BAGHDAD, Mar 27 — As recently as the 1970s, Baghdad was lauded as a model city in the Arab world. But now, after decades of seemingly endless conflict, it is the world’s worst city.
That is, at least, according to the latest survey by the Mercer consulting group, which when assessing quality of life across 239 cities, measuring factors including political stability, crime and pollution, placed Baghdad last. The Iraqi capital was lumped with Bangui in the conflict-hit Central African Republic and the Haitian capital Port-au-Prince, the latest confirmation of the 1,250-year-old city’s fall from grace as a global intellectual, economic and political center.
Residents of Baghdad contend with near-daily attacks, a lack of electricity and clean water, poor sewerage and drainage systems, rampant corruption, regular gridlock, high unemployment and a myriad other problems. “We live in a military barracks,” complained Hamid Al-Daraji, a paper salesman, referring to the ubiquitous checkpoints, concrete blast walls and security forces peppered throughout the city. “The rich and the poor share the same suffering,” the 48-year-old continued. The rich might be subjected at any moment to an explosion, a kidnapping, or a killing, just like the poor. Our lives are ones where we face death at any moment.”
It was not always so for the Iraqi capital. Construction of the city on the Tigris River first began in 762 AD during the rule of Abbasid caliph Abu Jaafar Al-Mansur, and it has played a pivotal role in Arab and Islamic society ever since. In the 20th century, Baghdad was held up as a gleaming example of a modern Arab city with some of the region’s best universities and museums, a highly-educated elite, a vibrant cultural scene and top-notch healthcare. Officials still note how their counterparts from the region would hold up Baghdad’s international airport as a model, and oil cartel OPEC was founded in the Iraqi capital.
And it was home to a diverse population of Muslims, Christians, Jews and others. “Baghdad represented the economic center of the Abbasid state,” noted Issam Al-Faili, a professor of political history at the city’s Mustansiriyah University, an institution which traces its own history back nearly 800 years. “It was used as a base for taking control of neighboring areas in order to strengthen Islamic influence.” “It used to be a capital of the world,” Faili said, “but today, it has become one of the world’s most miserable cities.”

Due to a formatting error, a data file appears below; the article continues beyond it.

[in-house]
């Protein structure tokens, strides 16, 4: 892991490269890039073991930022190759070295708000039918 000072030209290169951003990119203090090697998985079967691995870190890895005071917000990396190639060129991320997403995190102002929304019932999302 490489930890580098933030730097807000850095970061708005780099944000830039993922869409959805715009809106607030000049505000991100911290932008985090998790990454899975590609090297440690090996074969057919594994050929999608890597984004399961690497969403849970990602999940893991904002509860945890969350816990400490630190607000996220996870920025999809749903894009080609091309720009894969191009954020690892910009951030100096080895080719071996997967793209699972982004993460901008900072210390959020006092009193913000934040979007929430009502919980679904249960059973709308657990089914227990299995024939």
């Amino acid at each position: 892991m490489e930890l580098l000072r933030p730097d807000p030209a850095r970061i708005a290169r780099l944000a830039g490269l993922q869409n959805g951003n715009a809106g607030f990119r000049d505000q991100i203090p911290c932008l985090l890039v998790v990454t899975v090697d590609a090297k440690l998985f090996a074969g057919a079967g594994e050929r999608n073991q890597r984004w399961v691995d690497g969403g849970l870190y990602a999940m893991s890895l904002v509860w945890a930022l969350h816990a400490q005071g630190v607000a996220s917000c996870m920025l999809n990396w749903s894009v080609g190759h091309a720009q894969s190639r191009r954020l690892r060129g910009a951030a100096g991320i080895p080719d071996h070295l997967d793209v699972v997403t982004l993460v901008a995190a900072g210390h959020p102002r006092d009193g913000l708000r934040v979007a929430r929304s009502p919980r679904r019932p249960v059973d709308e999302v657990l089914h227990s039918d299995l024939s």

In February alone, 57 violent incidents struck the Iraqi capital, including 31 car bombs. As recently as March 5, a dozen shootings and bombings across the city killed 20 people. The very next day, four more bombings left 11 dead. Security forces typically respond with heavy-handed tactics reliant on setting up new checkpoints to add to the plethora already scattered around Baghdad, and restricting movement as much as possible. Massive concrete walls, designed to withstand the impact of explosions, still divide up confessionally-mixed neighborhoods, while the government sits in the heavily-fortified Green Zone, which is also home to parliament and the US and British embassies, access to which is difficult for ordinary Iraqis. Some are working to clean up the city and beautify it, but even they acknowledge the uphill task facing them.
“I am actually hurt that Baghdad ranked among the worst cities in the world,” said Amir Al-Chalabi, head of the Humanitarian Construction Organization, an NGO which runs civic campaigns aimed at improving the city’s services. “Successive governments have not worked to develop Baghdad,” he said. “It has become deserted, and it suffers from instability. At night, it turns into a ghost town because of the lack of lighting.” “Baghdad’s problems cannot be counted,” said Daraji, the paper seller.—IINA